“Authentic and full of connections that will stir readers' soul.”
Egneus’ versatile illustrations immediately reveal the cluttered chaos of real life both in style and in details throughout the book—the cacophony of bottles, tools and hanging plants in the garden shed, or toys strewn pell-mell across Henry’s floor. While the story is limited to three characters (Grandpa, Henry and Mom), their depth, with a level of complexity one cannot quite unravel, makes them irresistible and real. From the “six and a half minutes” of time Henry gives Grandpa, to their wildly different top three sandwich choices indicative of their generations (chocolate spread versus beetroot), to the fact that this is a family whose members each have their own top three jellyfish, these quirky and delightfully divergent details create a deep, empathetic connection between readers and the characters, as well as a sense of the connection characters share with each other. A heartwarming lesson can be found in Henry and Grandpa’s relationship blooming not when Henry is asking for things for himself but when he asks Grandpa a question, offers up a part of himself (his own top three sandwiches), then listens and—perhaps most importantly—acts, making Grandpa his top three sandwiches. Also notable is the individuality of Henry and Grandpa’s top threes: they never overlap, showing that from the beginning each person is totally secure of being himself around the other. When the page turns to reveal Grandpa’s “top three grannies,” readers’ hearts will be tenderly touched to learn alongside Henry the answer to his very first question: “Why’s Grandpa always gardening?”
A young boy’s original game coaxes a grieving grandpa to reconnect with the world in a touching intergenerational story of love and resilience. Henry loves talking with Grandpa, but Grandpa has stopped listening. Mom says to just give him time. But Henry wants to talk to Grandpa now. So Henry tries his favorite game: Top Threes. And something amazing happens: Grandpa starts talking again. Out of a tale of favorite sandwiches and zoo animals, outings and trains, emerges a moving story about love, loss, and the wonder of grannies and grandpas.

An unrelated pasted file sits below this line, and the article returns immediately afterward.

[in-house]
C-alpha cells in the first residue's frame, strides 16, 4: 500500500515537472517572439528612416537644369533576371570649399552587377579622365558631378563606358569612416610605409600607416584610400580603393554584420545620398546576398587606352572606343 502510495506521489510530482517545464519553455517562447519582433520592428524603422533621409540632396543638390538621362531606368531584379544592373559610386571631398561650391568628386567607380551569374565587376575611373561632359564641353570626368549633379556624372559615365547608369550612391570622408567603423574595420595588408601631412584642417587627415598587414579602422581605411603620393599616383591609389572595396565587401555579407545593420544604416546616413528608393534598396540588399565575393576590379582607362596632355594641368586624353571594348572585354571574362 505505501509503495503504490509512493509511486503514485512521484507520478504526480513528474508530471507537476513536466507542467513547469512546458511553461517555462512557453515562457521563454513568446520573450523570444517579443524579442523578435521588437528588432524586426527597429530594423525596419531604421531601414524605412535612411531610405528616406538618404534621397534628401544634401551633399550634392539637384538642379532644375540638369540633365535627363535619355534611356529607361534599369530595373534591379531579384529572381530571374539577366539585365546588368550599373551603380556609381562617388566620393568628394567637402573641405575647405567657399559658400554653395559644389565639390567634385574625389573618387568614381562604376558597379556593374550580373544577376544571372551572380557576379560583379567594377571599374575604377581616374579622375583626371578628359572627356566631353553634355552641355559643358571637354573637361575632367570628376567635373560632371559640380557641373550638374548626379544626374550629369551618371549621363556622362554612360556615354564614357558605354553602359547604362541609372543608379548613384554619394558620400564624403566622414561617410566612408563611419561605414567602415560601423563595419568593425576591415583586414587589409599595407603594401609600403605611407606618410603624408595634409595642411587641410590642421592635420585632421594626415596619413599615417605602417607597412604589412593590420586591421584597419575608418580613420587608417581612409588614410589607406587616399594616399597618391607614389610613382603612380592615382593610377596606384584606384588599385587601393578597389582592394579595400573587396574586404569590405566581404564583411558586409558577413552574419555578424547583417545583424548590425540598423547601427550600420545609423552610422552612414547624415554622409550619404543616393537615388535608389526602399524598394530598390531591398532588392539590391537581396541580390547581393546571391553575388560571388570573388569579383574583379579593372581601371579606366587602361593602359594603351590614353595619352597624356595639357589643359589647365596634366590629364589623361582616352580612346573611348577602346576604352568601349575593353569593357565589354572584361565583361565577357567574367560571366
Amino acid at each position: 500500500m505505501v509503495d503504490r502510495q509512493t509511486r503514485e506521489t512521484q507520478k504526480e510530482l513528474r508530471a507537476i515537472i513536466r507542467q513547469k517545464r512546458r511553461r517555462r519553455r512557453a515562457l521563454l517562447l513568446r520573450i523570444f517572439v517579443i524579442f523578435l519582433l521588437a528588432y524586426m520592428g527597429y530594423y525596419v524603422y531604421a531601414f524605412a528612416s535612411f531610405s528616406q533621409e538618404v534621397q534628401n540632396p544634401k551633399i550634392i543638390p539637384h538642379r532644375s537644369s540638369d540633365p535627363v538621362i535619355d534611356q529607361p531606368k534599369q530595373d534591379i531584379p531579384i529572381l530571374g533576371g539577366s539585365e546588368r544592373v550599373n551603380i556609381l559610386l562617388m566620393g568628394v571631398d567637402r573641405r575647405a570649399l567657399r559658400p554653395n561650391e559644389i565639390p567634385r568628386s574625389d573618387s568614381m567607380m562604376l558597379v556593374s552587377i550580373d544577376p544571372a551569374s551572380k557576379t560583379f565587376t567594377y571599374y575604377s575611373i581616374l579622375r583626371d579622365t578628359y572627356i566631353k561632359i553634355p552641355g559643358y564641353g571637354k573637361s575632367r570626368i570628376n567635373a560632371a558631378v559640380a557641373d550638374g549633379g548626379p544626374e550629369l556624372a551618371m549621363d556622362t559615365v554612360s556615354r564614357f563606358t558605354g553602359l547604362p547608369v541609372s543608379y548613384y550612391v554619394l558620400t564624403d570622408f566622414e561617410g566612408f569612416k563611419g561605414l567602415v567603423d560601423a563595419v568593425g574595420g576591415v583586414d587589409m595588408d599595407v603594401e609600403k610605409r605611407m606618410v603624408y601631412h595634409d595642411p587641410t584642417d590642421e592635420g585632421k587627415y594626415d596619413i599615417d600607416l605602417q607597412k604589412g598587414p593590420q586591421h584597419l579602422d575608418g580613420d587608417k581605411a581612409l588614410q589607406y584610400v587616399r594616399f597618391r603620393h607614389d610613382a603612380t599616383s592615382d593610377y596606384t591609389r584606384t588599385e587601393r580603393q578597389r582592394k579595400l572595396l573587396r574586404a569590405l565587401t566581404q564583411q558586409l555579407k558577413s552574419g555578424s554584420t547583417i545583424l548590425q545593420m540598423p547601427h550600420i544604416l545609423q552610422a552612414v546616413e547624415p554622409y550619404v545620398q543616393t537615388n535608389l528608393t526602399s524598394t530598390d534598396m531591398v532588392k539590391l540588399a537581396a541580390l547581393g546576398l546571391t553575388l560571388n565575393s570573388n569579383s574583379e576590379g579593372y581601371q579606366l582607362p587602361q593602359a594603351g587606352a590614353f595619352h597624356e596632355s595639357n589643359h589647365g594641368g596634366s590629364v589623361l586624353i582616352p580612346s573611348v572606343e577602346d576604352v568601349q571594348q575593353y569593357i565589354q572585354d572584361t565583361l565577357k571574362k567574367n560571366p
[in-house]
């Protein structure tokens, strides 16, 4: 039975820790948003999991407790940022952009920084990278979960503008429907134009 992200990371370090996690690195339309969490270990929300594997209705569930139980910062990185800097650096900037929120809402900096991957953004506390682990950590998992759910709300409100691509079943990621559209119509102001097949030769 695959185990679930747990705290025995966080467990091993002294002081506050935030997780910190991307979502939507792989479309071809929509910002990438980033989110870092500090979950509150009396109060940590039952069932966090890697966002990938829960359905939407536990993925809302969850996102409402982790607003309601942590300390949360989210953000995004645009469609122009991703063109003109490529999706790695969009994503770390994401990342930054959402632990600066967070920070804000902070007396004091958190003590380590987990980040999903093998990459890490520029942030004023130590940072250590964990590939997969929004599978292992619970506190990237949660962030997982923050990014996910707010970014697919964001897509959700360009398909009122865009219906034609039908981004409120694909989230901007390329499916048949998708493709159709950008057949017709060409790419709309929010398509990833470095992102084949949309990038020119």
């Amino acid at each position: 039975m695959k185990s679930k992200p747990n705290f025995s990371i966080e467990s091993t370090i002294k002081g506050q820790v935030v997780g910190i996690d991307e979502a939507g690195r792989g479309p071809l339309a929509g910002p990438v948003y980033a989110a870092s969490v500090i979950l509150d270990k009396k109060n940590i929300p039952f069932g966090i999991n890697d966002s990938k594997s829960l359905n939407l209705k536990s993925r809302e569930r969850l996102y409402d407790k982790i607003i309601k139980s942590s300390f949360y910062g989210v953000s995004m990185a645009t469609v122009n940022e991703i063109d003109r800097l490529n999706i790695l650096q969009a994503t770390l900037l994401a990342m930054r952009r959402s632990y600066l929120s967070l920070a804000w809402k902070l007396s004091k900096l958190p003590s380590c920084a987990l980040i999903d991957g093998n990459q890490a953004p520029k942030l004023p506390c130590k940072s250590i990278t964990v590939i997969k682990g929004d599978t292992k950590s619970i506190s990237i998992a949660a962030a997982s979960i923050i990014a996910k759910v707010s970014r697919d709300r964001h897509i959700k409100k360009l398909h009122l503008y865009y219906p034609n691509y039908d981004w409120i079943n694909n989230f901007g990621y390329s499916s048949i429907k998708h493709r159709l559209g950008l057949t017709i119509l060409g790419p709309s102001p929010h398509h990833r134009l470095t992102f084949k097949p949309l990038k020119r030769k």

Although you might not guess it from the cover, the illustrations in this book are quite wonderful! There is a lot to look at on each page and it all relates beautifully to what is happening in the story. The illustrations also help to convey how busy and exuberant the little boy is, especially compared with the grandpa, whose posture subtly lifts, along with his grief as the story progresses.
I appreciate that while this is a book about dealing with death and grief, it isn’t sappy or even especially sad. It is a beautiful, straight-forward look at the ways we remember people we have lost and how sharing those memories with others helps to keep them alive.